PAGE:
Today's investor understands that the landscape remains challenging; however, investment is still required to meet long-term goals and objectives.
The emphasis is now on asset managers to prove their worth by providing more client service if they want to retain clientele and expand customer bases.
Fee structures are no longer linked only to performance – other added-value services, such as client reporting, allow investors to understand how their money is being managed and the risks that are taken to do so. Added to this pressure is the new wave of legislation intended to provide much needed transparency about complex market structures.
Client reporting has evolved to enable asset managers to communicate and add value to their customers. The demand on asset management companies by investors has not only increased the frequency and mix of customised client reports but also the quality of reporting that clients are expecting – transparent, light to deliver and receive, easy to read, to understand and compare.
Automating the client reporting cycle is the only way to ensure that the complicated requirements and intricacies of each investment are reported accurately. The technology, therefore, behind much of the client reporting platforms needs to be scalable and flexible enough to build both new and custom reports, easily and quickly.
The return on investment can be significant as companies can increase not only the accuracy and scalability of their reporting, but also other internal efficiencies such as reducing time-to-market and increasing productivity.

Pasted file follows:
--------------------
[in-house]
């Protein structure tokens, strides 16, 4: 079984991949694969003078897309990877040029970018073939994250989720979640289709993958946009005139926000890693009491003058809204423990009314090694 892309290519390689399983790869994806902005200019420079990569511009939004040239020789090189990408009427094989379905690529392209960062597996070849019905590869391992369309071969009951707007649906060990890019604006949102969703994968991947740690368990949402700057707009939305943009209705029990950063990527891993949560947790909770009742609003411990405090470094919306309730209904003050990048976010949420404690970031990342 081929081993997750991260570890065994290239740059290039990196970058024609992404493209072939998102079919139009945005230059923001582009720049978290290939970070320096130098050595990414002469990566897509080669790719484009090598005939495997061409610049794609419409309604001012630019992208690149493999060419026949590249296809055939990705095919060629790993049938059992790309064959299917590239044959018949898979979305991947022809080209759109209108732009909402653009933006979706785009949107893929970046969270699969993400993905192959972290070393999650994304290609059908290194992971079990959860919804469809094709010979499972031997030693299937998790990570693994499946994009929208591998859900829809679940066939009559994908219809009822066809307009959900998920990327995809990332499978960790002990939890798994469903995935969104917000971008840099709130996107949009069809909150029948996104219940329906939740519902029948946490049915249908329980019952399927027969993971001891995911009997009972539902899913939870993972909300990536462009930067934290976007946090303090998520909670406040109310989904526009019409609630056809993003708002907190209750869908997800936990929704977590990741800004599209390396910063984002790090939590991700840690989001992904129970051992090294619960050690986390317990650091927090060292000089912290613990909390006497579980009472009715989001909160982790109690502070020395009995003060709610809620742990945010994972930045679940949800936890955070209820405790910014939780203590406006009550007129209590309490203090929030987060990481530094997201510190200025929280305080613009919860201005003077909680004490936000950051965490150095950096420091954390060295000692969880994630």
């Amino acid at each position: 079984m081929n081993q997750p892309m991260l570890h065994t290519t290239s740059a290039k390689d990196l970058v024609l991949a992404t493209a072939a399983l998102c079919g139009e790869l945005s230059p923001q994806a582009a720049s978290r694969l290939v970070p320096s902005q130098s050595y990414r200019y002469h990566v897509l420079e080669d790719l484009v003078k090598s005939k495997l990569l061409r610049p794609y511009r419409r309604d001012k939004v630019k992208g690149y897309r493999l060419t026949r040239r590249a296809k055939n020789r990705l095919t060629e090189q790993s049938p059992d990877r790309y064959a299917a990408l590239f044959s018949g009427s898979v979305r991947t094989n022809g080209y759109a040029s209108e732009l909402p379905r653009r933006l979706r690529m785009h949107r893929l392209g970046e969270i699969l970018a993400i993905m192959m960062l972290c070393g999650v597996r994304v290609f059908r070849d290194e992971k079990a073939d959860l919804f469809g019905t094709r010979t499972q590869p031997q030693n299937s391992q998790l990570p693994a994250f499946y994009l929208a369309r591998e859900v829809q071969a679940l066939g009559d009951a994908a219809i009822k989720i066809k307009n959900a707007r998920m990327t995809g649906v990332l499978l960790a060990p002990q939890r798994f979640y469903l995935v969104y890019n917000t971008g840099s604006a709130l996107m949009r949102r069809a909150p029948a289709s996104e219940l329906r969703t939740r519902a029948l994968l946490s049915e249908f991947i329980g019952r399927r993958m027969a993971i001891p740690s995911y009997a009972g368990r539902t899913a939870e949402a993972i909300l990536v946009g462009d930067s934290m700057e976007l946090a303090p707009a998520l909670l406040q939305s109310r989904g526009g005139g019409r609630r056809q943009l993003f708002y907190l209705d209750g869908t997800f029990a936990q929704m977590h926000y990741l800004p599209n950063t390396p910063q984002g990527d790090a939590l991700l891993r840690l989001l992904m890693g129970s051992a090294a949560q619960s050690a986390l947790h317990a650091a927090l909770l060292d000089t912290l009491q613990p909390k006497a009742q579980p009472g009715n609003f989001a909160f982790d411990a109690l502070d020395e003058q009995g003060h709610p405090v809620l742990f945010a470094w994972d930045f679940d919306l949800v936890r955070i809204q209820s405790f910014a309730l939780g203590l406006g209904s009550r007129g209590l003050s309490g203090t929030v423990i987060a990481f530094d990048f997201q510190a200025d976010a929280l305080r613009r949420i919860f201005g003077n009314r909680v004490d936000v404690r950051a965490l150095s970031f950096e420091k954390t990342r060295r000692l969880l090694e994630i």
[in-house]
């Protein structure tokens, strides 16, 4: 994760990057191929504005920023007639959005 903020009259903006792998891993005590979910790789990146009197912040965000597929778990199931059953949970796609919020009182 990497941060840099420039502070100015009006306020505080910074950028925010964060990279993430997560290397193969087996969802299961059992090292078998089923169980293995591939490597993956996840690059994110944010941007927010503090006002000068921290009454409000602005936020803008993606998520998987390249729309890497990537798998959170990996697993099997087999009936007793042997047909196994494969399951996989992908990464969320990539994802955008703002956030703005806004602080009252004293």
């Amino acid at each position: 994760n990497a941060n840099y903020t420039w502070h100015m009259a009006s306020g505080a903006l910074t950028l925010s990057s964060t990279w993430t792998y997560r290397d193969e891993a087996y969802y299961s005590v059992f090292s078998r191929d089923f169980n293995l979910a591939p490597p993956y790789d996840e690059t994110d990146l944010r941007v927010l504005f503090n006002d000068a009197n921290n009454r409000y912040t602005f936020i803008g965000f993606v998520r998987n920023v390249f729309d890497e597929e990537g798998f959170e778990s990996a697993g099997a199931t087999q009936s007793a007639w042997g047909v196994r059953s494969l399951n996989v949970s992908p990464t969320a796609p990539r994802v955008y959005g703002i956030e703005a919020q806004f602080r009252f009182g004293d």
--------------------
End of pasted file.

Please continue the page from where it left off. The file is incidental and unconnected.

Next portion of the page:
This has forced the hand of many asset management companies to move away from both manual client reporting platforms and in-house legacy platforms, and to turn instead to customised platforms offered by client reporting specialists with the technology required to ensure the platforms are truly fit for purpose.
As investors can no longer accept high fees for poor performance, nor can asset management companies accept IT project failures as such when working with technology houses.
No matter how tricky, surety is required, that the solution is right for the company. This has resulted in a recurring theme. Ever more, clients are requesting that proof of concept (PoC) – a short, controlled test of a new solution simulating the real world environment – is an essential part of either the vendor selection process or the sales process.
To align expectations of the company and the software provider, the vendor selection process often concludes that a PoC should be included prior to a decision being made. A test allows the company to see the good, bad and ugly sides of the technology provider and of the company. PoCs highlight any potential risks and the development required by both parties to ensure that the solution fits. This saves the company both time and the cost of implementing a product that is unusable.
The challenging market environment and ever-greater demands on asset management firms are driving new and efficient ways of managing problems. This has created an interesting shift from manual processing to automation. Asset managers now have to ensure they make the right decision in choosing solutions that best fits their particular environment. PoCs are an integral part of making that decision; enabling firms to test-drive a system to ensure it is in good working order and has suitable characteristics for individual requirements.
Alan Beer is chief operating officer at Vermilion
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